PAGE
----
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Royalties, or who owns an image.

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903156.  Fri Apr 20, 2012 9:15 am Reply with quote

I'm not sure about the veracity of this story, but my sister as a child was photographed with some very famous young chaps from Liverpool. Shortly thereafter, a candy manufacturer in the US was marketing its product by giving away pictures of pop stars with the bubble gum, and one of these pictures had my sister in it.
According to my dad, he rang them up and asked whether they had the child's parents' permission to use this image. They claimed they did, so he sued them and won!

Now this is my dad's version and I wasn't around at the time (not having been born yet). Perhaps the fact that the subject was a minor changed the legalities of using a picture that was already in the public domain

903178.  Fri Apr 20, 2012 10:05 am Reply with quote

I hope you still have that piccie?

903215.  Fri Apr 20, 2012 11:46 am Reply with quote

filofax wrote:
Perhaps the fact that the subject was a minor changed the legalities of using a picture that was already in the public domain

I'm not sure how the law stood in the 60s, but it certainly would now.

You have a minor child, so let's use him as an example. I don't actually need your permission to take a photo of your son, although I'd be on very dubious ground if I did so after you had asked me not to.

But I absolutely do need your permission before I can publish that photograph. So I can't send it to be used in a newspaper, I can't include it in a book, I can't put it up on the Internet, and I can't use it in advertising unless you say I can. (You don't have the right to payment, but you could certainly ask for payment as a condition of giving your permission.)

903224.  Fri Apr 20, 2012 12:33 pm Reply with quote

It would depend on the context of the picture.

If the picture is of a minor - then permission is required.
If there is a minor in the picture - then permission is not.

903262.  Fri Apr 20, 2012 4:24 pm Reply with quote

What's your understanding of where the boundary between those two things falls?

Schools - especially girls' schools - probably have to take a rather conservative line here, and mine certainly does. I've just read a policy document about the use of photos on the school website, and it says that parental permission should be sought before using any photo in which a pupil would be able to identify herself.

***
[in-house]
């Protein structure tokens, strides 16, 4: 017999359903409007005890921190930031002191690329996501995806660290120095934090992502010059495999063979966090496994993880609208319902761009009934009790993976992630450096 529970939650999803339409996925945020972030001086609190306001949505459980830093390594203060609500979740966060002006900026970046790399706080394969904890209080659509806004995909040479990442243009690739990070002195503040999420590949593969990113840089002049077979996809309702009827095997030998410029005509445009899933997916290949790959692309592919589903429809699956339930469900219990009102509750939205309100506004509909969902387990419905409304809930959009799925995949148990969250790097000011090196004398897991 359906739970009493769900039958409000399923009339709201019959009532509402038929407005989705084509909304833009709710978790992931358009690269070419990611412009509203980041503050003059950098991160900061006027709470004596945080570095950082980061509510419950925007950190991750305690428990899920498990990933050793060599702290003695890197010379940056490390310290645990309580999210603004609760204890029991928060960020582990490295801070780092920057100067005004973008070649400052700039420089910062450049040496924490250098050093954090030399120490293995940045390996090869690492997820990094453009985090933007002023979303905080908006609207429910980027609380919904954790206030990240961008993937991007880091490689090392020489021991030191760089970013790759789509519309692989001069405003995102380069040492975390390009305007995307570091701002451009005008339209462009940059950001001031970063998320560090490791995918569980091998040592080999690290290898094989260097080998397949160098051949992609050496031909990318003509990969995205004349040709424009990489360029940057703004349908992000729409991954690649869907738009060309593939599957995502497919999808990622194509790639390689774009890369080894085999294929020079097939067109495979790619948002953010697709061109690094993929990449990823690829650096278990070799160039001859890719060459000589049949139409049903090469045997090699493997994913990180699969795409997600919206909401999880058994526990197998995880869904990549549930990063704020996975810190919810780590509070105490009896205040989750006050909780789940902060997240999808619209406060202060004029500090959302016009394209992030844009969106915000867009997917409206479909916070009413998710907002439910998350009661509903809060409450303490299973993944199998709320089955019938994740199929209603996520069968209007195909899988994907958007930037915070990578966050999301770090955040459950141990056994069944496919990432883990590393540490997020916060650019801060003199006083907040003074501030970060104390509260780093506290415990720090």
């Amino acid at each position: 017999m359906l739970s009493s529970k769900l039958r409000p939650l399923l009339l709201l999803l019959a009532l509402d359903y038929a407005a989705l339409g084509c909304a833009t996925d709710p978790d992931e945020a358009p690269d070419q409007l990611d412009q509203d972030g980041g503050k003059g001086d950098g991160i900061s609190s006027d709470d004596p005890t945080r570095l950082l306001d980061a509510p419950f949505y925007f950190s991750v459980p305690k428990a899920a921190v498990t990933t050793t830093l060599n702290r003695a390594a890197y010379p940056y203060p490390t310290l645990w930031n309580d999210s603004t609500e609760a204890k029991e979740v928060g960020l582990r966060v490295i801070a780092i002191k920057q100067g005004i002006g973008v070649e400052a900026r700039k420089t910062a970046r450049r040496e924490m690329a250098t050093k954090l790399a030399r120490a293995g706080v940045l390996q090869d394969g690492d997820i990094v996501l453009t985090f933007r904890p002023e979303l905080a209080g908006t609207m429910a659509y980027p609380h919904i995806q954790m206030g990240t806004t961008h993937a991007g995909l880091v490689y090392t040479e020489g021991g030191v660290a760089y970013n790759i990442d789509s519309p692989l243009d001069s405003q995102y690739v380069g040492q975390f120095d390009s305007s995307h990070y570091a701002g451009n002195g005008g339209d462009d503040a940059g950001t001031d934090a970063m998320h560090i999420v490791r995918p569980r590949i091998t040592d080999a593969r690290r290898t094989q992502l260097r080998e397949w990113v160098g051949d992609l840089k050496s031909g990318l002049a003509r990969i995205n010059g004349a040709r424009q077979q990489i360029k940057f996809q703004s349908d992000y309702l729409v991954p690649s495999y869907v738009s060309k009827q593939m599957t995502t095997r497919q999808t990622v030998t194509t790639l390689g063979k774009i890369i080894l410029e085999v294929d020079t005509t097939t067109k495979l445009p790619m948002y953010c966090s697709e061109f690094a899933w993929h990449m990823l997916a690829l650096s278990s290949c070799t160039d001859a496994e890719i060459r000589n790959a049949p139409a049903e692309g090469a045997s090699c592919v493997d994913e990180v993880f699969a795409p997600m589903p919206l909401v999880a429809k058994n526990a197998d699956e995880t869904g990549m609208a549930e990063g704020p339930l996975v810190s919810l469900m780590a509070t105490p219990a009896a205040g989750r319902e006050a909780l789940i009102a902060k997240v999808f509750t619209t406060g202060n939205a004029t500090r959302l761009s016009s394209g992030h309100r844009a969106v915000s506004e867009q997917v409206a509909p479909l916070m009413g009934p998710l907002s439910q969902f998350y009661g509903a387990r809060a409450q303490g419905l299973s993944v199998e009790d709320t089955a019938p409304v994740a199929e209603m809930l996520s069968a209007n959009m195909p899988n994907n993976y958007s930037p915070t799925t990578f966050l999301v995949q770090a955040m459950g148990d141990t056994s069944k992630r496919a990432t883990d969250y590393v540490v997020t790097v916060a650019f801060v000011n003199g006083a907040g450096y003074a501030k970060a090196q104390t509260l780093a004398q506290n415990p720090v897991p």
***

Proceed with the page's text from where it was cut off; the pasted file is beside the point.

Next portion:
Is that where you'd place the boundary, or is the school going far beyond what is really necessary?

903298.  Sat Apr 21, 2012 4:57 am Reply with quote

I was trying to find an example of the difference between the two - but it's not easy when it comes to people.
Its easier with just general things.
In this image

You can see that the picture is of a C&G builing society. Strictly speaking you should ask their permission to use that image.

In this one

You don't need to seek anyones permission.

The difference between the two is the content. As you can see in image 1 there is no doubt about what the subject of the picture is, and C&G own the image rights to the subject of the picture. In image 2 the picture is of the high street and the fact that you see the millets sign is purely incidental.

It's similar with people.

If I take a picture and you happen to be in it - let's say this is you in the jeans carrying the coffee.

I don't need to seek your permission to use that picture for whatever I choose - simply because the fact you are there is incidental to the picture. If I take a picture of you - let's say you are the #7 player here

I would need your permission (don't worry I do have permission to use that image however I choose) I don't need the permission of the other people in the picture (although I do because I have a blanket release with anyonone wearing a Sussex Thunder uniform) because they are just there.

It's all about using common sense - and takes years of judgement calls - I always err on the side of caution and spent ages not taking anything with people especially children in it. After a while speaking to other photographers you get to know what you need and what you don't.

The strange thing with children is that the rules change depending upon what and where. I recently went to an Under 15 football match in that instance I didn't need parental consent, because the players are under the care of the teams - I go and ask the coaches of both teams for permission and go by what they say. If a parent questions me then I refer them to the person who gave the permission.